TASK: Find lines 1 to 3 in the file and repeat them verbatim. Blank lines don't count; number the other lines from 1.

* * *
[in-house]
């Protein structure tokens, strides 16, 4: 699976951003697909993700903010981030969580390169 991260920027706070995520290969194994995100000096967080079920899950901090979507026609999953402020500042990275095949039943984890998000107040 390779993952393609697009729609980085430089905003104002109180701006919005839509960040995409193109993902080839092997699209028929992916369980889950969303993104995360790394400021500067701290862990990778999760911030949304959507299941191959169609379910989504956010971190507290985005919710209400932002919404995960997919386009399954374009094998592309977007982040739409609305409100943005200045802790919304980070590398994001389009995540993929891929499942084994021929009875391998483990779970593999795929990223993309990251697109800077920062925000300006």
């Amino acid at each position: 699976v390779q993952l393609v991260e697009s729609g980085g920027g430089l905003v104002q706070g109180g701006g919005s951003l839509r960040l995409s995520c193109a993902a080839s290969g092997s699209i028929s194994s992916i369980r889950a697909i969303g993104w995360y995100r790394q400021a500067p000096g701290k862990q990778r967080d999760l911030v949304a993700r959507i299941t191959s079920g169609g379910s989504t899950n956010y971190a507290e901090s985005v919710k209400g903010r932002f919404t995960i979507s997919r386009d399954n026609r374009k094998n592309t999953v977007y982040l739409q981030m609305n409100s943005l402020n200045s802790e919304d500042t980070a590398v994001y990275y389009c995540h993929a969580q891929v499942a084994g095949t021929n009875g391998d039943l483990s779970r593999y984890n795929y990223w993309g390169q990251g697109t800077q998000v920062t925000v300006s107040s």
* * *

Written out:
[in-house]
């Protein structure tokens, strides 16, 4: 699976951003697909993700903010981030969580390169 991260920027706070995520290969194994995100000096967080079920899950901090979507026609999953402020500042990275095949039943984890998000107040 390779993952393609697009729609980085430089905003104002109180701006919005839509960040995409193109993902080839092997699209028929992916369980889950969303993104995360790394400021500067701290862990990778999760911030949304959507299941191959169609379910989504956010971190507290985005919710209400932002919404995960997919386009399954374009094998592309977007982040739409609305409100943005200045802790919304980070590398994001389009995540993929891929499942084994021929009875391998483990779970593999795929990223993309990251697109800077920062925000300006």
């Amino acid at each position: 699976v390779q993952l393609v991260e697009s729609g980085g920027g430089l905003v104002q706070g109180g701006g919005s951003l839509r960040l995409s995520c193109a993902a080839s290969g092997s699209i028929s194994s992916i369980r889950a697909i969303g993104w995360y995100r790394q400021a500067p000096g701290k862990q990778r967080d999760l911030v949304a993700r959507i299941t191959s079920g169609g379910s989504t899950n956010y971190a507290e901090s985005v919710k209400g903010r932002f919404t995960i979507s997919r386009d399954n026609r374009k094998n592309t999953v977007y982040l739409q981030m609305n409100s943005l402020n200045s802790e919304d500042t980070a590398v994001y990275y389009c995540h993929a969580q891929v499942a084994g095949t021929n009875g391998d039943l483990s779970r593999y984890n795929y990223w993309g390169q990251g697109t800077q998000v920062t925000v300006s107040s």